In Praise of Idleness
Most of us have been led to believe that the off-task brain is a little like an idling engine — puttering along at rest until given a specific task to accomplish or a problem to focus on. But research involving the use of PET and MRI imaging technologies suggests that, in fact, our brains maintain an almost constant level of activity, even when we appear to be doing nothing.
According to Marcus Raichle, MD, a neurologist at Washington University School of Medicine in St. Louis, a number of interconnecting brain regions kick into a sort of neurological and metabolic hyperdrive whenever given a break from tasks that require more-directed, highly focused attention. You can see it on a PET scan: The same areas of the brain that light up when subjects allow their minds to wander from a problem or focused task promptly dim whenever they are asked to actively concentrate on something. And when those mind-wandering areas are active, they gobble glucose at an astonishing rate.
Based on the fact that the brain diverts attention from its demanding “downtime” activities only when called upon to divert blood, oxygen and glucose for more urgent purposes, Raichle and other brain researchers are concluding that whatever the brain is doing while apparently doing nothing may actually be profoundly important.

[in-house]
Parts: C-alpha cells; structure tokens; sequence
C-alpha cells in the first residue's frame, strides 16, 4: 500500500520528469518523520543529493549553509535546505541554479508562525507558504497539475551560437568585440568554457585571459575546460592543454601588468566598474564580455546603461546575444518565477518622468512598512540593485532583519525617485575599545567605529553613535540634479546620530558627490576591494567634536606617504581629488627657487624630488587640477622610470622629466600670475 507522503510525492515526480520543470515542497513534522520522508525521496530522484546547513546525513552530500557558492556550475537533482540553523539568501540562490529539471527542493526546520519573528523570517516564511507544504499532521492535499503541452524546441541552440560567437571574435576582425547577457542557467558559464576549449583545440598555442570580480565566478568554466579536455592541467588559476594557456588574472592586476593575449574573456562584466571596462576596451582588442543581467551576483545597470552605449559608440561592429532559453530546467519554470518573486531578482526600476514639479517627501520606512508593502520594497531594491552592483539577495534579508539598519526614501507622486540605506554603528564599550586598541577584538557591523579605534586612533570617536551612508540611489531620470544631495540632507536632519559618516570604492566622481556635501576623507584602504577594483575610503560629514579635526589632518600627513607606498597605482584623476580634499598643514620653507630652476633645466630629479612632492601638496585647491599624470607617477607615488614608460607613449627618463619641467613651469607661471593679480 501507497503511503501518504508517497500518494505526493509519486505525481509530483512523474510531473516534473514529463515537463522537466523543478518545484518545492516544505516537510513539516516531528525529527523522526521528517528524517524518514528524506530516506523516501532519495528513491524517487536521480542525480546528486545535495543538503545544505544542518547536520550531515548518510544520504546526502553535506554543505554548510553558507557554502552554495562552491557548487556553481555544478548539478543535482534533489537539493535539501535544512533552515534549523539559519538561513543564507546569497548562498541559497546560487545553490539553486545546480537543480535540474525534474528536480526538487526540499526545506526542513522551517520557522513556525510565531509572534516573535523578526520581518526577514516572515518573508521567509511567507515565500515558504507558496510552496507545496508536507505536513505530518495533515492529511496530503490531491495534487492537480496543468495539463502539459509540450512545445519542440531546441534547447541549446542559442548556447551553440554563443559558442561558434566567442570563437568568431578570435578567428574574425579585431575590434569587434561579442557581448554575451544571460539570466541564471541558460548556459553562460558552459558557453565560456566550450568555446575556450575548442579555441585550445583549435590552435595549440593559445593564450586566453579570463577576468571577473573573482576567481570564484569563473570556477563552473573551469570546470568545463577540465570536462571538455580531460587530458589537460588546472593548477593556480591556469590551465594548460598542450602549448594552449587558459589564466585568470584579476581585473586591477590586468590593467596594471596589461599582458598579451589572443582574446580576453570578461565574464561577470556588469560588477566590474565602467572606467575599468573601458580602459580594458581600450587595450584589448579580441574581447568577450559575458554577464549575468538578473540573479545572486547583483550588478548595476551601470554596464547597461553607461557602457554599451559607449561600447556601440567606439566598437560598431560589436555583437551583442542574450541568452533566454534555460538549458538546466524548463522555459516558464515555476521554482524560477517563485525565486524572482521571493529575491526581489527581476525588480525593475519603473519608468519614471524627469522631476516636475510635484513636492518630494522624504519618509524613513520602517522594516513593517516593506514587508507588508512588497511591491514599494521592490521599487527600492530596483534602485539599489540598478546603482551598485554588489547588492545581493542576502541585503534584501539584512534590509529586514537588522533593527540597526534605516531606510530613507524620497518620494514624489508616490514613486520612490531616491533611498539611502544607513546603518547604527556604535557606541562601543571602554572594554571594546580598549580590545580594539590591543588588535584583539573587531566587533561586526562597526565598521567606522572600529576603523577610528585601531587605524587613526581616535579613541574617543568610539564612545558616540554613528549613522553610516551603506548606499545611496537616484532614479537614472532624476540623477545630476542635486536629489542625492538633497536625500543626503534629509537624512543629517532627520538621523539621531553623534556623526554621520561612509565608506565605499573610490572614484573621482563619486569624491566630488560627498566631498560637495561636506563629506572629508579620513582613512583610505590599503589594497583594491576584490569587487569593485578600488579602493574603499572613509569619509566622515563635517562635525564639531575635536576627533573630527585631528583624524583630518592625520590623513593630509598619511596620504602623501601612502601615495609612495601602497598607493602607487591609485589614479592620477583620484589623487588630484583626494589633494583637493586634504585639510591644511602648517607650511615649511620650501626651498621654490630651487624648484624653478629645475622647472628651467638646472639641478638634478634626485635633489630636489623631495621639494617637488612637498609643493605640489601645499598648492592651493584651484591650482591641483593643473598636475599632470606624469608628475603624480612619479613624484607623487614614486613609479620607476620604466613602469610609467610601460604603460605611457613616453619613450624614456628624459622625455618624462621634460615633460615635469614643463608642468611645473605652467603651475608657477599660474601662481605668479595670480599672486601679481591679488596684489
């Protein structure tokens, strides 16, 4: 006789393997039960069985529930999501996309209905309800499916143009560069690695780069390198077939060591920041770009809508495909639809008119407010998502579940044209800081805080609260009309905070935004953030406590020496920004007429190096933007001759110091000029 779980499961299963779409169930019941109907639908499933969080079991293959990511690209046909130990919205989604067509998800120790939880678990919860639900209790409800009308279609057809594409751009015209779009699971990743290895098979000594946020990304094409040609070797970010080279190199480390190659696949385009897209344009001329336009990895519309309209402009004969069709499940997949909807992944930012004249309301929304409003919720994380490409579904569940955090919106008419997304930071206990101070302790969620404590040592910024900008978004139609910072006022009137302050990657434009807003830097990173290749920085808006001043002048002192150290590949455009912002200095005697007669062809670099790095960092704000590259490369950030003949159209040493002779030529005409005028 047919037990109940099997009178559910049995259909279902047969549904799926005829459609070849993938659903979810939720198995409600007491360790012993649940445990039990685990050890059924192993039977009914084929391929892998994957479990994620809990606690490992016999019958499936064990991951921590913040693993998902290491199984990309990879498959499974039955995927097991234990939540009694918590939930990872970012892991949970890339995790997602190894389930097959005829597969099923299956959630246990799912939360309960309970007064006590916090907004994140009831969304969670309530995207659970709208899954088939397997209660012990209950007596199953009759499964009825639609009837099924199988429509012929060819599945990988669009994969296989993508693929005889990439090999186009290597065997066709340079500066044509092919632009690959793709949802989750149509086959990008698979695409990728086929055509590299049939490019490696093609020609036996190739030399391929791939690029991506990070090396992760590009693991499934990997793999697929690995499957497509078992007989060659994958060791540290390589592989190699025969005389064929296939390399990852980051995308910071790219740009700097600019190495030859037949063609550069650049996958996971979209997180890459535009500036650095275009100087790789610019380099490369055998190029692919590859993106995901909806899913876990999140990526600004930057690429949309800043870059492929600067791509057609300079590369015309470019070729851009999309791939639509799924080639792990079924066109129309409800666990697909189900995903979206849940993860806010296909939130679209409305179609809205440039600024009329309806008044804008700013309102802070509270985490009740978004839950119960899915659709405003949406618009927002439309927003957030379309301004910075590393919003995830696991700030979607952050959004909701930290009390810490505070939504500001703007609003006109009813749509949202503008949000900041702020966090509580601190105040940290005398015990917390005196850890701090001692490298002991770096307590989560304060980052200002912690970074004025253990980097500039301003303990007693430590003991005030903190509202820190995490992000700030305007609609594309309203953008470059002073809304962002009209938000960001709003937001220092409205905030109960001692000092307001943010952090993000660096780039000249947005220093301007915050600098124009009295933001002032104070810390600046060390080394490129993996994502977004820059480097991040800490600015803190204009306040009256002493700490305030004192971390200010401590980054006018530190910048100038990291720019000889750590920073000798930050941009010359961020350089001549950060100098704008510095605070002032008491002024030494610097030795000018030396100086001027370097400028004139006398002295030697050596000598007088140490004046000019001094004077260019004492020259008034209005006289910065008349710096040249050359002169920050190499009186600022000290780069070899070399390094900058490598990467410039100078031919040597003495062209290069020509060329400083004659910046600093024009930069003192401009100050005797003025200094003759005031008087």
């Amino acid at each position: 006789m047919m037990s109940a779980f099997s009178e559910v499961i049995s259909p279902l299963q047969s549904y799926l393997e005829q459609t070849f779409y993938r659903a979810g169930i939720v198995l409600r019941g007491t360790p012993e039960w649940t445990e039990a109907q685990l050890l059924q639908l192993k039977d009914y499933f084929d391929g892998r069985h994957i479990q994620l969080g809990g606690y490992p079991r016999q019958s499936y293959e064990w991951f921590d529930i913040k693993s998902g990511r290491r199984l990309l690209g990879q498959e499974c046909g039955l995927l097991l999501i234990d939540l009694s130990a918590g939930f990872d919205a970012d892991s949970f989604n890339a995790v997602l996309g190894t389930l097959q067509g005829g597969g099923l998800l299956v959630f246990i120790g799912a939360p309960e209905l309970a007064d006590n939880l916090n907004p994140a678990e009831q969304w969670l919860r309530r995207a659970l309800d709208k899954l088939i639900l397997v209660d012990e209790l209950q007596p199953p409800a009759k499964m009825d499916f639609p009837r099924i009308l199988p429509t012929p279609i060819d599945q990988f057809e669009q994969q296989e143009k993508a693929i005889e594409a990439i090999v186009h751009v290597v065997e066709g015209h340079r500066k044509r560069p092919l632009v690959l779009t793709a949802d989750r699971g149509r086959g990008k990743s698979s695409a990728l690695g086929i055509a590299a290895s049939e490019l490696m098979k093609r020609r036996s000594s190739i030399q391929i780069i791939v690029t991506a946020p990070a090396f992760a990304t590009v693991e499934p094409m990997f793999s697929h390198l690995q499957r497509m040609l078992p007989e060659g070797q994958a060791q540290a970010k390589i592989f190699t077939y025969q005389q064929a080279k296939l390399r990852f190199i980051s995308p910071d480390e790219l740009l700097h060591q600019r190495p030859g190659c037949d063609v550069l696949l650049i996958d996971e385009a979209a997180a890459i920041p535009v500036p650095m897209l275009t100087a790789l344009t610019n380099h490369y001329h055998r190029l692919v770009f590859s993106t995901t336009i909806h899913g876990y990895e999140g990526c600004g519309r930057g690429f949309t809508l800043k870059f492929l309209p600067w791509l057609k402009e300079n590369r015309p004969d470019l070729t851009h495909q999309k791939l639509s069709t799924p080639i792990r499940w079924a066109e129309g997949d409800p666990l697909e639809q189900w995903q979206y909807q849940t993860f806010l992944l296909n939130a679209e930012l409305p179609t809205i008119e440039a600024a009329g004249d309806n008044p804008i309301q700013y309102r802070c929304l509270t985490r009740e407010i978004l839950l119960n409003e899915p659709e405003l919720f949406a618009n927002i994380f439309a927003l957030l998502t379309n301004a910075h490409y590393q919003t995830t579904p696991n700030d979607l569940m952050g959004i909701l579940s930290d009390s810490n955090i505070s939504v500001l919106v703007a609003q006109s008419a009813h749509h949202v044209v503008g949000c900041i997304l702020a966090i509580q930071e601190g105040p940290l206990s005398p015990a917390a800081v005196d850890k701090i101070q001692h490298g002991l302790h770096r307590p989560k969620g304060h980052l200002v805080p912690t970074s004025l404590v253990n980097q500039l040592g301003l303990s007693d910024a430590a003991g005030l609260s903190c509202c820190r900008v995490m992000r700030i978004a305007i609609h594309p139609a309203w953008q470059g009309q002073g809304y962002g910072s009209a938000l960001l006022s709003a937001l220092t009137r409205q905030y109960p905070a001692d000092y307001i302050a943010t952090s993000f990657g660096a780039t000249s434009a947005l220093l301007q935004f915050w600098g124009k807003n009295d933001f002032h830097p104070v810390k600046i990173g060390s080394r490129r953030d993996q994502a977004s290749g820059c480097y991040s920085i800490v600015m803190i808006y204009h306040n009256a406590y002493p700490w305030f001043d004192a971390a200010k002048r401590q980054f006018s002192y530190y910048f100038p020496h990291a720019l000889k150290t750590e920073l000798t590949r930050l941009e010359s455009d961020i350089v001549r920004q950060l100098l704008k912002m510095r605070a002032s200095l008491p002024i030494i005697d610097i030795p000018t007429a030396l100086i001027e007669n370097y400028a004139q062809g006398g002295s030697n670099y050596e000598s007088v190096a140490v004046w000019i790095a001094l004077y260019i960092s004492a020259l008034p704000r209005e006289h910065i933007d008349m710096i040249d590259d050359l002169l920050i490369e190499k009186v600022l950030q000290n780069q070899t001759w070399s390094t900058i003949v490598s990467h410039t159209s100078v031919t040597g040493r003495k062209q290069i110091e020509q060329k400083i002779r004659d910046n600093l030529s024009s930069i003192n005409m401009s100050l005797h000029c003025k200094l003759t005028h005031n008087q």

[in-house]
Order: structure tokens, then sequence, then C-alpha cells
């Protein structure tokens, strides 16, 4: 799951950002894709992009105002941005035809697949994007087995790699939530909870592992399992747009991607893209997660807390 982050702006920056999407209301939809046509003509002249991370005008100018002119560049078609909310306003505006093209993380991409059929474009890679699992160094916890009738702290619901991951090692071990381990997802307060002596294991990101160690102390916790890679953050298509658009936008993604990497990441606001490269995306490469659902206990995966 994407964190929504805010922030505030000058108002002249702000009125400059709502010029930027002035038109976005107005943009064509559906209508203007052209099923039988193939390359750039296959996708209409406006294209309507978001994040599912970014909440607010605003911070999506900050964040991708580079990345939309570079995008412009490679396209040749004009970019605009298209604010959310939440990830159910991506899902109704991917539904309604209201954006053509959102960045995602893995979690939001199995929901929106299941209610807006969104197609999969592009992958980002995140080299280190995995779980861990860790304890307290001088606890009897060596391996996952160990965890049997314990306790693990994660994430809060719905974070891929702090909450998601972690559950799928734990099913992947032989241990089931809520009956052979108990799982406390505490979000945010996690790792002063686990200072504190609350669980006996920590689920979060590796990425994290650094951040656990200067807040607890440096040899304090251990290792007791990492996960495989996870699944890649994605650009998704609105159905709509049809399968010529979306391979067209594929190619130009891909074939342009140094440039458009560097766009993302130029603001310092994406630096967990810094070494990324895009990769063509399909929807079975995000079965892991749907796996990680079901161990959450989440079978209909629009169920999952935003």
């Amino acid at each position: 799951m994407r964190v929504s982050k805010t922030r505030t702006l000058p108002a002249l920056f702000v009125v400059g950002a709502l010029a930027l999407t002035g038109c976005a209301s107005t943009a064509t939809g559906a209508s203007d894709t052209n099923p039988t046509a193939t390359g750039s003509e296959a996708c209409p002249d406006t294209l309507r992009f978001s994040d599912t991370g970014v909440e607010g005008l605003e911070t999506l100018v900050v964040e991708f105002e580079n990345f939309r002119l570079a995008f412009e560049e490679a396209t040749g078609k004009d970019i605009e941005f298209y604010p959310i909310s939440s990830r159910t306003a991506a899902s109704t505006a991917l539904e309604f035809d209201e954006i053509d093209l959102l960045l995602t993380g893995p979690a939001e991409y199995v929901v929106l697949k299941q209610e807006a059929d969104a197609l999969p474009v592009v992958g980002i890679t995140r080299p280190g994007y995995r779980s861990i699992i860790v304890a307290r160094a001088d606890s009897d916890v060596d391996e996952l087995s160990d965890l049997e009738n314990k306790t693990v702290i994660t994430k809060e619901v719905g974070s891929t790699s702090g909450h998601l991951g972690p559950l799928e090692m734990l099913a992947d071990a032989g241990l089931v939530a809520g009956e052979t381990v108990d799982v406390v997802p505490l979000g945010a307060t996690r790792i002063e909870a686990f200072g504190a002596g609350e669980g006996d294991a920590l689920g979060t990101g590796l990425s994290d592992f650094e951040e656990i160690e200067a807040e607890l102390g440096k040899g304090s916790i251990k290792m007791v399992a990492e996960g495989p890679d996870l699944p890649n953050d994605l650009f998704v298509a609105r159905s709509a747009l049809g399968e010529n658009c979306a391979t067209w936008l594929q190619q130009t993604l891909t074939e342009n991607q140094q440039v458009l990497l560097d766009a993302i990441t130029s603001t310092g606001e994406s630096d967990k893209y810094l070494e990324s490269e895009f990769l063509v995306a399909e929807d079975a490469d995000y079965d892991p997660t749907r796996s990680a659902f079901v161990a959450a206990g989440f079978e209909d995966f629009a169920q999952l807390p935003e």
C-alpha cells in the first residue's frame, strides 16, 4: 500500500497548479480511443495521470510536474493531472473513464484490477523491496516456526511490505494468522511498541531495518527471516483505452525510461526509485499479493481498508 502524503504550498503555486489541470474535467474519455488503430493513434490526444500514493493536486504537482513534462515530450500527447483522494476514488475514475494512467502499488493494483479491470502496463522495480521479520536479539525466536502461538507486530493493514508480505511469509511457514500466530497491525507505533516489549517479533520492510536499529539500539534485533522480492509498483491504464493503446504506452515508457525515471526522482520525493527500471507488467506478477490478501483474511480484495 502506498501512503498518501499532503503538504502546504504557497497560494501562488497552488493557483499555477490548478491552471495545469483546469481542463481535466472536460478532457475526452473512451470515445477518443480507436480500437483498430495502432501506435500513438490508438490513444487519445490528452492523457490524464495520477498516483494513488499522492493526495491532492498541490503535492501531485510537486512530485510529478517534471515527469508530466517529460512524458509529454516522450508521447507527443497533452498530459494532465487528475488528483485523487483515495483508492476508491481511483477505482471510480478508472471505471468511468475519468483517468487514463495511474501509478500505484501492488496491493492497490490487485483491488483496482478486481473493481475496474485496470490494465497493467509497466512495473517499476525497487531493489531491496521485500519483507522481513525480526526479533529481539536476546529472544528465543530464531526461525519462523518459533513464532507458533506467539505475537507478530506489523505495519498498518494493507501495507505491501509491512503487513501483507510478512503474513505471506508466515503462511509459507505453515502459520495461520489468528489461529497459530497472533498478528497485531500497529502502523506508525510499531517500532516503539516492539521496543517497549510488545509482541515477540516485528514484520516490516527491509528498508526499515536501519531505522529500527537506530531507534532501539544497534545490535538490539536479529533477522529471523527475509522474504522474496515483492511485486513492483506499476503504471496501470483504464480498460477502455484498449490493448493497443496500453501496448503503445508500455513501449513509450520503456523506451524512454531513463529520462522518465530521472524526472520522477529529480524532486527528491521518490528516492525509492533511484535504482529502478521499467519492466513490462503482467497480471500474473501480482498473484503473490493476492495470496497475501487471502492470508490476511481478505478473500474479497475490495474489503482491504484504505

In a 2001 paper published in the Proceedings of the National Academy of Sciences, Raichle and his colleague Gordon Shulman, PhD, identified the cluster of regions in which this activity occurred, including the medial prefrontal cortex, hippocampus and posterior cingulate, which represent an arch through the midline of the brain. They dubbed these areas the “default network” and have continued to focus research efforts on precisely how the network operates — and for what purpose — ever since.
What’s clear so far is that the default network utilizes strong connections with the parts of our brains that process executive (decision-making) functions, memories, and content we deem to be of emotional significance or significant to our self-interest. And when active, parts of the network devour 30 percent more caloric energy (in the form of glucose) than nearly any other parts of the brain, suggesting that when it’s working, it’s working very hard indeed.
Precisely what it’s working on is the subject of ongoing research. Raichle and many of his fellow researchers hypothesize that the default network is responsible for processing the memories, observations and other random unsorted bits of material we’ve got floating around in our knowledge banks at any given time, potentially for the purposes of linking them or assessing their potential significance to our present and future circumstances
It may be that the default network is burning though glucose, in part, to create the amino acids and neurotransmitters it requires to build and maintain new synaptic circuits.